6. The Three Life-critical Molecules DNA RNA Protein

  7. Critical Events in Molecular Biology 1665 - Rise of microscope: Robert Hooke discovered organisms are made of cells. 1869 – Discovery of DNA: Johan Friedrich Miescher discovered DNA and named it nuclein. 1865 – Rise of Genetics: Gregor Mendel discovered that an organism has two alternative hereditary units for a given trait: dominant vs. recessive. 1881: Edward Zacharias showed that chromosomes are composed of nucleins. 1899: Richard Altmann renamed nuclein to nucleic acid. 1900: Chemical structures of all twenty classic amino acids had been identified.

  8. Critical Events in Molecular Biology 1902 – Emil Fischer won the Nobel Prize for showing that amino acids link to form proteins: Postulated: protein properties are defined by amino-acid composition and arrangement This postulate is now fact 1911 – Thomas Morgan discovered genes on chromosomes are discrete units of heredity - Pheobus Lerene discovered RNA 1952 – Alfred Hershey and Martha Chase make genes from DNA 1941 – George Beadle and Edward Tatum identify that genes make proteins 1952 – 1953 James Watson and Francis Crick deduce the double helical structure of DNA Watson and Crick “used” the X-ray diffraction data produced by Rosalind Franklin to deduce the structure of DNA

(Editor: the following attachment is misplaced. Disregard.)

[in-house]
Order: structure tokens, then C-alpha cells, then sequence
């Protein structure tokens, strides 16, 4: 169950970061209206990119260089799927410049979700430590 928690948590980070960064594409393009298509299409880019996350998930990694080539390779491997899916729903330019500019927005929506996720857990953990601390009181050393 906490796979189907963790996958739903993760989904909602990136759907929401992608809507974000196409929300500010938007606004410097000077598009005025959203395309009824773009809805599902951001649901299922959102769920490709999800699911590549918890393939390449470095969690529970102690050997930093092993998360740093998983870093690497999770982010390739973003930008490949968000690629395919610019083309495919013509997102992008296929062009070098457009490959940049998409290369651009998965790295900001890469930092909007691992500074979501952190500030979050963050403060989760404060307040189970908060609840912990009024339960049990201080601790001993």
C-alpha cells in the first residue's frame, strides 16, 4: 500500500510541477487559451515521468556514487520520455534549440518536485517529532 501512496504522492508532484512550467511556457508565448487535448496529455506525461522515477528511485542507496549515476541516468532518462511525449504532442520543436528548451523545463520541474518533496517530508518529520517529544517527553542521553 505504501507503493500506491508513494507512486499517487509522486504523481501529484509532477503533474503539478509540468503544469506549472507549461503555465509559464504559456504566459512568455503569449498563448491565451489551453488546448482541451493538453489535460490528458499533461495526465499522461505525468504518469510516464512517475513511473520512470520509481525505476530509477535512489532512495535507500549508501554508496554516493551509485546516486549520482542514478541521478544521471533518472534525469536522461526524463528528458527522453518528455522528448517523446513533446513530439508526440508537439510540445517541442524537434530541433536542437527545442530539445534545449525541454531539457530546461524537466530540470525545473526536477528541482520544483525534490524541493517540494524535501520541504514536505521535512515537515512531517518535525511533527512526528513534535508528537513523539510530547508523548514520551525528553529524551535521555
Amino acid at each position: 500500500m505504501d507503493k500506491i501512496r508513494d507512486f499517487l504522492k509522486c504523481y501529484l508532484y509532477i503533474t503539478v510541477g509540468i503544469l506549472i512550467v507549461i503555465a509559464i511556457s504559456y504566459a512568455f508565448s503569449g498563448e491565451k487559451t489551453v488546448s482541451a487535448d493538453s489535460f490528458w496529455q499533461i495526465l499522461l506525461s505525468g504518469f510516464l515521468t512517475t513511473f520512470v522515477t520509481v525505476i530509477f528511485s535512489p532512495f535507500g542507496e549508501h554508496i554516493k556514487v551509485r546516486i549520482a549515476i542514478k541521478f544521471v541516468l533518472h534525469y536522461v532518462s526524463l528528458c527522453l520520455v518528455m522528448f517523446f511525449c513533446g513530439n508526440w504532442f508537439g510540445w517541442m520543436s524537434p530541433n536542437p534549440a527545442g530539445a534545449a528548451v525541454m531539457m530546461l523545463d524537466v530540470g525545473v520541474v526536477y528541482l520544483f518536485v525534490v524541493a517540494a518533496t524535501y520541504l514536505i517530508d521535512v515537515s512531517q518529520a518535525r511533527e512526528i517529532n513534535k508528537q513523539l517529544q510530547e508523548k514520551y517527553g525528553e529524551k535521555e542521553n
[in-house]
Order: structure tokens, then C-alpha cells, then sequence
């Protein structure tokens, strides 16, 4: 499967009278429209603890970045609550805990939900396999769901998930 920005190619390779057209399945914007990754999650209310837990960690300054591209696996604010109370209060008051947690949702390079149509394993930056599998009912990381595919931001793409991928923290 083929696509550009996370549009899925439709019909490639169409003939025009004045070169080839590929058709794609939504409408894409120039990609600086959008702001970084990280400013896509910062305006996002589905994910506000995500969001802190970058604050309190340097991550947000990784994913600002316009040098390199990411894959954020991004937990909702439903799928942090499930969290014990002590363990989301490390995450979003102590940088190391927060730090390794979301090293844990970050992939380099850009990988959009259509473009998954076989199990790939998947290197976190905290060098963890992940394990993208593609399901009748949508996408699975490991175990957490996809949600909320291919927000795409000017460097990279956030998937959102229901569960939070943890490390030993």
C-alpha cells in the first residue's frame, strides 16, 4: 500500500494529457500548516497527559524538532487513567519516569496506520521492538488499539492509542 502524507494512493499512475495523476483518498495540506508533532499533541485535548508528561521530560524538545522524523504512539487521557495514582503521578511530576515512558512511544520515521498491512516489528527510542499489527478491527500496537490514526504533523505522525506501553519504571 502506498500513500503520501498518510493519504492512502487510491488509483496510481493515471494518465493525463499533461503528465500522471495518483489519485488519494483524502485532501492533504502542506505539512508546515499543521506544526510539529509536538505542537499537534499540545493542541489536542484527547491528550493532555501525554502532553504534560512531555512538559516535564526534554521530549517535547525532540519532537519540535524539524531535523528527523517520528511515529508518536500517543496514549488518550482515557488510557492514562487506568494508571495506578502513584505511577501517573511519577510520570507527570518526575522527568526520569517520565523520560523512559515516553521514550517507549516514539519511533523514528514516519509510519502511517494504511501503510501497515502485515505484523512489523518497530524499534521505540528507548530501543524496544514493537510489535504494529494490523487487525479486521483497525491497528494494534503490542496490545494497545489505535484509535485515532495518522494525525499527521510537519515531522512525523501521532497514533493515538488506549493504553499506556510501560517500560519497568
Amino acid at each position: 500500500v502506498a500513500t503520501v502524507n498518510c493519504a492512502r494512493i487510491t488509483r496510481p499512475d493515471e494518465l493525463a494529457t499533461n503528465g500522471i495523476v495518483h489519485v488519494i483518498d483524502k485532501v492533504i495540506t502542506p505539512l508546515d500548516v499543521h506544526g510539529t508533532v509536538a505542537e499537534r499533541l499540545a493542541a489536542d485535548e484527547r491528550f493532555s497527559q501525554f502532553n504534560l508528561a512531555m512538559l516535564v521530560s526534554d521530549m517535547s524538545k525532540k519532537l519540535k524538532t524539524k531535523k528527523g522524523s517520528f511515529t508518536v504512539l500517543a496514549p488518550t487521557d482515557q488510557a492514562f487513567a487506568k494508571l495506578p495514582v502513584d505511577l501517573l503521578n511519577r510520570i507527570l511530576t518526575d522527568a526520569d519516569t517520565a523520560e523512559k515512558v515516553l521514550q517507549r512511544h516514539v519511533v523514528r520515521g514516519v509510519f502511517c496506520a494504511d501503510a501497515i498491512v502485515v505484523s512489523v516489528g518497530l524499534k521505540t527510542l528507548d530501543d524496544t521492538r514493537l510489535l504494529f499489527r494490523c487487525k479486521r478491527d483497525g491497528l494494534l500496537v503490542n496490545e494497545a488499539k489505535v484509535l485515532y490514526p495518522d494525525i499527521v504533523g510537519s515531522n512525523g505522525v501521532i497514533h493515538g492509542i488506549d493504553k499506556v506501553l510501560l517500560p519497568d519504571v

9. Culminating Events in Molecular Biology 1986 – Leroy Hood developed automated sequencing mechanism – Human Genome Initiative announced 1990 – Congress launches Human Genome Project 1977 – Philip Sharp and Richard Roberts show pre-mRNA is processed by excision of introns and splicing together of exons 2000 – Complete sequence of euchromatic portion of Drosophila Melanogaster genome 1995 – John Craig Venter sequences first bacterial genomes – automated sequencing 1996 – First eukaryotic genome, yeast, sequenced 2001 – First draft of human genome published 2003 – Mouse genome sequenced 2007 – James Watson's genome sequenced

  10. Molecular Biology as Information Science • > 600 genomes sequenced • > 5x106 unique sequences available • What do we do with them? • Compare them to find what is common and different among organisms • Comparative Genomics • Find out how and which genes encode for which proteins • Identify changes that lead to disease • Associate structural and functional information with new gene sequences Exponential increase of sequences • NIH structural genomics project • Protein Structure Initiative (PSI)‏ • < 1% of sequences solved unknown structure/function • Experiments lagging behind • Way too much data for computer scientists to sit around doing nothing